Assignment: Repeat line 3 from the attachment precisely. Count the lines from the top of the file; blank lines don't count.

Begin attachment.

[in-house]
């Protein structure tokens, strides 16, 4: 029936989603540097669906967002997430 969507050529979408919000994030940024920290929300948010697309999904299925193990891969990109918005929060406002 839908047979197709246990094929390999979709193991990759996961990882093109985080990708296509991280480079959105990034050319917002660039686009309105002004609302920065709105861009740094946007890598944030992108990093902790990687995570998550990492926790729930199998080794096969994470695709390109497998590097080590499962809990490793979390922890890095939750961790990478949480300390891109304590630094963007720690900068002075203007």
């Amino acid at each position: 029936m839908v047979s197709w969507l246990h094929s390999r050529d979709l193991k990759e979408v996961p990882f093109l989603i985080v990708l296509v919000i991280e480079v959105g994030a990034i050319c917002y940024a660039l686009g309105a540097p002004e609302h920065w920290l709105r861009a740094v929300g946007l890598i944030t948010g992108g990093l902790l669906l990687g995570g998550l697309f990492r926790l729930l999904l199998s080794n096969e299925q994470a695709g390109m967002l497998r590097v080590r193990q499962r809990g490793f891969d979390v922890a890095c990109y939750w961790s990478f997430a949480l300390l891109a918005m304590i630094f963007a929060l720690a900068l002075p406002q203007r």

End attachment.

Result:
């Amino acid at each position: 029936m839908v047979s197709w969507l246990h094929s390999r050529d979709l193991k990759e979408v996961p990882f093109l989603i985080v990708l296509v919000i991280e480079v959105g994030a990034i050319c917002y940024a660039l686009g309105a540097p002004e609302h920065w920290l709105r861009a740094v929300g946007l890598i944030t948010g992108g990093l902790l669906l990687g995570g998550l697309f990492r926790l729930l999904l199998s080794n096969e299925q994470a695709g390109m967002l497998r590097v080590r193990q499962r809990g490793f891969d979390v922890a890095c990109y939750w961790s990478f997430a949480l300390l891109a918005m304590i630094f963007a929060l720690a900068l002075p406002q203007r």